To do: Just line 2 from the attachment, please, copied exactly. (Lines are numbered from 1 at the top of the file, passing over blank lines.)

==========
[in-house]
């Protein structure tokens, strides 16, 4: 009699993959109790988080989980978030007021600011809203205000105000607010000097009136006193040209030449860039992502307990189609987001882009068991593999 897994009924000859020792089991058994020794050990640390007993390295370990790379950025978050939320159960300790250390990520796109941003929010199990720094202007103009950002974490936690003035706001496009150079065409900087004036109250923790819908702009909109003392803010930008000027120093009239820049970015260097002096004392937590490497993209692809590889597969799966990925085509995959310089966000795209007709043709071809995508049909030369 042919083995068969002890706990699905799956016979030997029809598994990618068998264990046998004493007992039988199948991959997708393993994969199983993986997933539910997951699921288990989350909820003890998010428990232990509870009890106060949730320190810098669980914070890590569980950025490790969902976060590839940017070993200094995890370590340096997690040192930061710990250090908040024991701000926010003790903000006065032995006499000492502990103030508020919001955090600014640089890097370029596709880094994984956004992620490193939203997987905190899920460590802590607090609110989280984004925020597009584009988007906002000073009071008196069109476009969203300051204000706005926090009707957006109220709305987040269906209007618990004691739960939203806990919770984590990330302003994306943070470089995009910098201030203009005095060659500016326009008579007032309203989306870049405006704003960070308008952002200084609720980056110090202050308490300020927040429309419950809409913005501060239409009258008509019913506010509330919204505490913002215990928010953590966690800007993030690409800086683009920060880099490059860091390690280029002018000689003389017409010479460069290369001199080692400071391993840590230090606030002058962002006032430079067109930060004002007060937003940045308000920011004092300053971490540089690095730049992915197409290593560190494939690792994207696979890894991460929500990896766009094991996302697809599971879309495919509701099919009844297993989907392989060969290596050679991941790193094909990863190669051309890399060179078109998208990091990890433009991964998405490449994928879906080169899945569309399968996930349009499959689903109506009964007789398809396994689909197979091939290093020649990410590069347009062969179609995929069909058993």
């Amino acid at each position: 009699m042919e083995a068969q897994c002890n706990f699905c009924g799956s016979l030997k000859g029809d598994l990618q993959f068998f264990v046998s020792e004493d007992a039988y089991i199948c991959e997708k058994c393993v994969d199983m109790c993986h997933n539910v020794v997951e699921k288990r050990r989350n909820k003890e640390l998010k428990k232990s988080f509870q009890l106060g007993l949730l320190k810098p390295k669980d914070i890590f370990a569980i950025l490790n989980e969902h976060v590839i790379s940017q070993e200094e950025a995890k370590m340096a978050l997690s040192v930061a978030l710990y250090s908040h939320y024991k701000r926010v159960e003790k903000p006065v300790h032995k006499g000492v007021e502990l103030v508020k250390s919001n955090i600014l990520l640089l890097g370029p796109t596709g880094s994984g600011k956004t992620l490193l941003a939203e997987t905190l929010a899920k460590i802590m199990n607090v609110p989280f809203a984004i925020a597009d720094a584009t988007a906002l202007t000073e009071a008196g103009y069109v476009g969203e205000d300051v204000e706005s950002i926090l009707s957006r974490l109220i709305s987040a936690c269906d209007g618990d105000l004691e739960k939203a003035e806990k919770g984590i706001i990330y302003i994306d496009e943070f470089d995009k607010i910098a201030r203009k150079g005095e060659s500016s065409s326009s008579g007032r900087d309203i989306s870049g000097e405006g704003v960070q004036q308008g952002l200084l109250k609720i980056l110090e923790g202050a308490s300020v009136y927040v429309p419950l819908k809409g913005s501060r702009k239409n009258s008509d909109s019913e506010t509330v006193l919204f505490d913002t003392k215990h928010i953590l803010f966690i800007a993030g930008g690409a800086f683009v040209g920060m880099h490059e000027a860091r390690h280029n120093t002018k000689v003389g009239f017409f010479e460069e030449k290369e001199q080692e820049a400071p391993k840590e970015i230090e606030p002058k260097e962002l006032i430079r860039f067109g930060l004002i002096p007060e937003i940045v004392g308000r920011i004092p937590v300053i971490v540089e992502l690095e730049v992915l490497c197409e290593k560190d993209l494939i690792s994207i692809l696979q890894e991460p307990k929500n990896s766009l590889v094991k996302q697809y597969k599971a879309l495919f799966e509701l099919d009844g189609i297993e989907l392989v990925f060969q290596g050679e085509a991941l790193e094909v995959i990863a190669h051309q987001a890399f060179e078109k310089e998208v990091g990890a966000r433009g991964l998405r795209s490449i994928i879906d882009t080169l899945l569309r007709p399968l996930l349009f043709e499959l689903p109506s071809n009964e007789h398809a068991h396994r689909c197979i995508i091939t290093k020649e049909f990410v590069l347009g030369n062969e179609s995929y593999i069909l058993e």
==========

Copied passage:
């Protein structure tokens, strides 16, 4: 009699993959109790988080989980978030007021600011809203205000105000607010000097009136006193040209030449860039992502307990189609987001882009068991593999 897994009924000859020792089991058994020794050990640390007993390295370990790379950025978050939320159960300790250390990520796109941003929010199990720094202007103009950002974490936690003035706001496009150079065409900087004036109250923790819908702009909109003392803010930008000027120093009239820049970015260097002096004392937590490497993209692809590889597969799966990925085509995959310089966000795209007709043709071809995508049909030369 042919083995068969002890706990699905799956016979030997029809598994990618068998264990046998004493007992039988199948991959997708393993994969199983993986997933539910997951699921288990989350909820003890998010428990232990509870009890106060949730320190810098669980914070890590569980950025490790969902976060590839940017070993200094995890370590340096997690040192930061710990250090908040024991701000926010003790903000006065032995006499000492502990103030508020919001955090600014640089890097370029596709880094994984956004992620490193939203997987905190899920460590802590607090609110989280984004925020597009584009988007906002000073009071008196069109476009969203300051204000706005926090009707957006109220709305987040269906209007618990004691739960939203806990919770984590990330302003994306943070470089995009910098201030203009005095060659500016326009008579007032309203989306870049405006704003960070308008952002200084609720980056110090202050308490300020927040429309419950809409913005501060239409009258008509019913506010509330919204505490913002215990928010953590966690800007993030690409800086683009920060880099490059860091390690280029002018000689003389017409010479460069290369001199080692400071391993840590230090606030002058962002006032430079067109930060004002007060937003940045308000920011004092300053971490540089690095730049992915197409290593560190494939690792994207696979890894991460929500990896766009094991996302697809599971879309495919509701099919009844297993989907392989060969290596050679991941790193094909990863190669051309890399060179078109998208990091990890433009991964998405490449994928879906080169899945569309399968996930349009499959689903109506009964007789398809396994689909197979091939290093020649990410590069347009062969179609995929069909058993």